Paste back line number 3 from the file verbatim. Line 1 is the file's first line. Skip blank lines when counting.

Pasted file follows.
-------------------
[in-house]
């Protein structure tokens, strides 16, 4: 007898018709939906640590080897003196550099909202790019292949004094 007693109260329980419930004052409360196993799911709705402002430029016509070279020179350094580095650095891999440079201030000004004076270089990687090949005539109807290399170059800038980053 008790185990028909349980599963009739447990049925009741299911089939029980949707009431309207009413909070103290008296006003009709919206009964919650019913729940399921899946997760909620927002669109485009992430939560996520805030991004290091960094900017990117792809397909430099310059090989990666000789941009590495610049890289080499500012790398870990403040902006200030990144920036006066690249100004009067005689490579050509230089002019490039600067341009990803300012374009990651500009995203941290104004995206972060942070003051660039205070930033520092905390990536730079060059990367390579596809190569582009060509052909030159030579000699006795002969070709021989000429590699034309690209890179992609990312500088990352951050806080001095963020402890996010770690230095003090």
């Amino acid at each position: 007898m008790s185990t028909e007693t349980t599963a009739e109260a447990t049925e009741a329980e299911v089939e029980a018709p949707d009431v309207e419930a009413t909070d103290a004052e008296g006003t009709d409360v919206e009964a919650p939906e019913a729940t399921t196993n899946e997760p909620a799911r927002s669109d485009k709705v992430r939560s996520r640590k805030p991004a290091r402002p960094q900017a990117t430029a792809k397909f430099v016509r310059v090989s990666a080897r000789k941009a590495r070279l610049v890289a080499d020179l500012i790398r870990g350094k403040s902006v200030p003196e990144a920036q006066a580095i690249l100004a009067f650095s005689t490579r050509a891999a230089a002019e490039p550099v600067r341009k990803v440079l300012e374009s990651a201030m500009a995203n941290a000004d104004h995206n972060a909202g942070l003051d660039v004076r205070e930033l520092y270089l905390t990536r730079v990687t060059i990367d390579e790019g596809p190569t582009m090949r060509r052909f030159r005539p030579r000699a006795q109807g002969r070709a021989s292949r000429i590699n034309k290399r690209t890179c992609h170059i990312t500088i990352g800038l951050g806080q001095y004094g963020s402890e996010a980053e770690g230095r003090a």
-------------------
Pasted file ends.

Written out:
């Amino acid at each position: 007898m008790s185990t028909e007693t349980t599963a009739e109260a447990t049925e009741a329980e299911v089939e029980a018709p949707d009431v309207e419930a009413t909070d103290a004052e008296g006003t009709d409360v919206e009964a919650p939906e019913a729940t399921t196993n899946e997760p909620a799911r927002s669109d485009k709705v992430r939560s996520r640590k805030p991004a290091r402002p960094q900017a990117t430029a792809k397909f430099v016509r310059v090989s990666a080897r000789k941009a590495r070279l610049v890289a080499d020179l500012i790398r870990g350094k403040s902006v200030p003196e990144a920036q006066a580095i690249l100004a009067f650095s005689t490579r050509a891999a230089a002019e490039p550099v600067r341009k990803v440079l300012e374009s990651a201030m500009a995203n941290a000004d104004h995206n972060a909202g942070l003051d660039v004076r205070e930033l520092y270089l905390t990536r730079v990687t060059i990367d390579e790019g596809p190569t582009m090949r060509r052909f030159r005539p030579r000699a006795q109807g002969r070709a021989s292949r000429i590699n034309k290399r690209t890179c992609h170059i990312t500088i990352g800038l951050g806080q001095y004094g963020s402890e996010a980053e770690g230095r003090a």